Choose wisely! Remember, any input you give your child will impact his arousal, alertness, mood, and behavior – for better and for worse. It’s also important to consider the sensory environment that your child will be in during the trip in the car or airplane. Constant movement in unpredictable directions, the texture and feel of the seat cushion, the texture of their clothing, the noises of others on the plane or music on the radio, the brightness of the environment (lights, windows, sunny/cloudy/rainy, etc.). On top of the sensory overload these situations might provide, those with sensory sensitivities might also be very prone to motion sickness due to the constant, unpredictable vestibular stimulation that riding in a car or plane provides. Because the visual, vestibular, and auditory systems are very closely related, the best way to prevent and/or control motion sickness is to limit screen time, reading, or writing (iPads, phones, TVs, reading a book, scrolling social media or Youtube, etc.). Instead, engage other sensory systems to keep your child busy and entertained to ward off boredom and keep regulation and arousal levels balanced.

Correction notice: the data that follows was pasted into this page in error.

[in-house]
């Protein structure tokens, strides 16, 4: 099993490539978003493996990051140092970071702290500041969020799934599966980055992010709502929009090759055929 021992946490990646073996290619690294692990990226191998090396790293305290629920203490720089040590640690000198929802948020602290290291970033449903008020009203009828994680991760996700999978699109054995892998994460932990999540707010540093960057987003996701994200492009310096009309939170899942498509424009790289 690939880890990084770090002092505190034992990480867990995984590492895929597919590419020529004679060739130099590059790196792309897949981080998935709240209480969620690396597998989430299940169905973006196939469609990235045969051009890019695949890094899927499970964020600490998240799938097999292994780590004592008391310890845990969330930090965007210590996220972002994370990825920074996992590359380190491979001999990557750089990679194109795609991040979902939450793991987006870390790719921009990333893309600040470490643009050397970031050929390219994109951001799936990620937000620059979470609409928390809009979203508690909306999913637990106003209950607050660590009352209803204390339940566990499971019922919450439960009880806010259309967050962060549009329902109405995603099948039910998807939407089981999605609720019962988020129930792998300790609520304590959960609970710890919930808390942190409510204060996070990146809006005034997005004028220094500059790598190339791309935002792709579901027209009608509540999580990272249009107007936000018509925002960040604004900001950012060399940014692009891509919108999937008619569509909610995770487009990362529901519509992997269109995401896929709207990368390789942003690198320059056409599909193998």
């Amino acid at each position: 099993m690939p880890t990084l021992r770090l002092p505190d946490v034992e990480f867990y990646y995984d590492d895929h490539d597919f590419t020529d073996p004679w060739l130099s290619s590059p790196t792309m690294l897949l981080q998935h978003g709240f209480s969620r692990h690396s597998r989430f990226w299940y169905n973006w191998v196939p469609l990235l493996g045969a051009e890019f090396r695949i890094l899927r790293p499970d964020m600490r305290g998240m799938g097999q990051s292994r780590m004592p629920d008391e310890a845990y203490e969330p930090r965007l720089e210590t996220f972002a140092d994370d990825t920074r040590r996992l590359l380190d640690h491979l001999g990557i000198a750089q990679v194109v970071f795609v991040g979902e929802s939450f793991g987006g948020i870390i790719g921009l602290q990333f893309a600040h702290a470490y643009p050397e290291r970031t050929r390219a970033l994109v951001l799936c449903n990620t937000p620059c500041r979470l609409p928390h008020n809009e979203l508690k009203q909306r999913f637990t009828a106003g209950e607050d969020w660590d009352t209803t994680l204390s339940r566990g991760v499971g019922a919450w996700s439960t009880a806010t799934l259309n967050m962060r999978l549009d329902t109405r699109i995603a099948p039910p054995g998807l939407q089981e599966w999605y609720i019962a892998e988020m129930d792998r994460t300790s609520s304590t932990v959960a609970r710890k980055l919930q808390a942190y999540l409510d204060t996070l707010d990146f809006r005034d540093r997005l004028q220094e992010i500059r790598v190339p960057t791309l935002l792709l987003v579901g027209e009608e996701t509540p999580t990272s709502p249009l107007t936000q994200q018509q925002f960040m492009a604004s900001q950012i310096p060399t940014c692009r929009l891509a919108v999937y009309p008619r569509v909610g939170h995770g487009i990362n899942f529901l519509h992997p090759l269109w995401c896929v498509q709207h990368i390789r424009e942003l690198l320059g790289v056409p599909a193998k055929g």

- Auditory – Listen to music, a book recording, or a podcast. Rhythmic input is calming to the nervous system – in the clinic, I incorporate it into ALL of my sessions! If your child gets stressed when traveling, try making a playlist of all their favorite songs and use noise canceling headphones to filter out excess noise and maintain regulation.
- Tactile – Fidget toys. I recommend something like these. Fidget toys are great for stress and anxiety and keeps the brain stimulated through tangible puzzles and games that also work on fine motor control, cognition, and problem solving. And they are easy to bring in a carry-on bag.
- Proprioceptive – Weighted pillows or lap buddies. These provide deep pressure input that is calming to the nervous system and can help ease restlessness on long car rides or plane rides. Proprioceptive input also helps counteract vestibular overstimulation (motion sickness or dizziness).
- Oral – Snacks! Crunchy and chewy snacks are a great way to get stimulating input and keep your child entertained in the car. Frequent, small, low glycemic snacks also keeps hunger at bay and blood sugar levels stabilized, which helps prevent sensory meltdowns.